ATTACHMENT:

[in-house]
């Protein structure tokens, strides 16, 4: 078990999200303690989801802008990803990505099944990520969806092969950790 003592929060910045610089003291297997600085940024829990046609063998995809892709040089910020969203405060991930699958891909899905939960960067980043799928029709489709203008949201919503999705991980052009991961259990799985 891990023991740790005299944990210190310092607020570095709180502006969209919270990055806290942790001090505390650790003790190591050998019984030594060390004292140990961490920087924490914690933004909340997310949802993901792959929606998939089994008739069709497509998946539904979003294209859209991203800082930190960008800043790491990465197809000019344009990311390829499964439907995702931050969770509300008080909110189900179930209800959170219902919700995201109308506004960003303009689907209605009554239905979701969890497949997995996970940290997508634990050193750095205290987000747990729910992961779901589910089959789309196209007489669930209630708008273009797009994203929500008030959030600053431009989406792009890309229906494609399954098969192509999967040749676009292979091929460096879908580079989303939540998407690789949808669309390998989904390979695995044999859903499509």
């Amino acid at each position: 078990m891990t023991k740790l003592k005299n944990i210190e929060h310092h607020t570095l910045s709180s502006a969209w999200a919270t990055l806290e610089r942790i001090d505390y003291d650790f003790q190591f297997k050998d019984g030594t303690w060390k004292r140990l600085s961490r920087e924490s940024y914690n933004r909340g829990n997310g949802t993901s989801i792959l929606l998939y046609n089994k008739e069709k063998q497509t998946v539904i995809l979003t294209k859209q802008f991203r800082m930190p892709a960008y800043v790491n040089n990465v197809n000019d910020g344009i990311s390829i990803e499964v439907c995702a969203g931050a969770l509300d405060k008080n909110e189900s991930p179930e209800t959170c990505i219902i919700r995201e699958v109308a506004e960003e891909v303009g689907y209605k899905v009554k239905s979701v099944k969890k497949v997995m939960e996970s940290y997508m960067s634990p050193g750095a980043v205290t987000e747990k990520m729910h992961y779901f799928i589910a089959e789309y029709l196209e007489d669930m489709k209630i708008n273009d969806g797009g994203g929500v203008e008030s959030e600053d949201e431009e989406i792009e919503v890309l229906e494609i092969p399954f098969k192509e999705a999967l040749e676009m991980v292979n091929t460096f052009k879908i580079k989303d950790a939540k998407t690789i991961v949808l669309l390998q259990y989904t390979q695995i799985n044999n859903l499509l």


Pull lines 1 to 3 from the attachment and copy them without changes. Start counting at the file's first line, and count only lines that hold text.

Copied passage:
[in-house]
């Protein structure tokens, strides 16, 4: 078990999200303690989801802008990803990505099944990520969806092969950790 003592929060910045610089003291297997600085940024829990046609063998995809892709040089910020969203405060991930699958891909899905939960960067980043799928029709489709203008949201919503999705991980052009991961259990799985 891990023991740790005299944990210190310092607020570095709180502006969209919270990055806290942790001090505390650790003790190591050998019984030594060390004292140990961490920087924490914690933004909340997310949802993901792959929606998939089994008739069709497509998946539904979003294209859209991203800082930190960008800043790491990465197809000019344009990311390829499964439907995702931050969770509300008080909110189900179930209800959170219902919700995201109308506004960003303009689907209605009554239905979701969890497949997995996970940290997508634990050193750095205290987000747990729910992961779901589910089959789309196209007489669930209630708008273009797009994203929500008030959030600053431009989406792009890309229906494609399954098969192509999967040749676009292979091929460096879908580079989303939540998407690789949808669309390998989904390979695995044999859903499509």
């Amino acid at each position: 078990m891990t023991k740790l003592k005299n944990i210190e929060h310092h607020t570095l910045s709180s502006a969209w999200a919270t990055l806290e610089r942790i001090d505390y003291d650790f003790q190591f297997k050998d019984g030594t303690w060390k004292r140990l600085s961490r920087e924490s940024y914690n933004r909340g829990n997310g949802t993901s989801i792959l929606l998939y046609n089994k008739e069709k063998q497509t998946v539904i995809l979003t294209k859209q802008f991203r800082m930190p892709a960008y800043v790491n040089n990465v197809n000019d910020g344009i990311s390829i990803e499964v439907c995702a969203g931050a969770l509300d405060k008080n909110e189900s991930p179930e209800t959170c990505i219902i919700r995201e699958v109308a506004e960003e891909v303009g689907y209605k899905v009554k239905s979701v099944k969890k497949v997995m939960e996970s940290y997508m960067s634990p050193g750095a980043v205290t987000e747990k990520m729910h992961y779901f799928i589910a089959e789309y029709l196209e007489d669930m489709k209630i708008n273009d969806g797009g994203g929500v203008e008030s959030e600053d949201e431009e989406i792009e919503v890309l229906e494609i092969p399954f098969k192509e999705a999967l040749e676009m991980v292979n091929t460096f052009k879908i580079k989303d950790a939540k998407t690789i991961v949808l669309l390998q259990y989904t390979q695995i799985n044999n859903l499509l």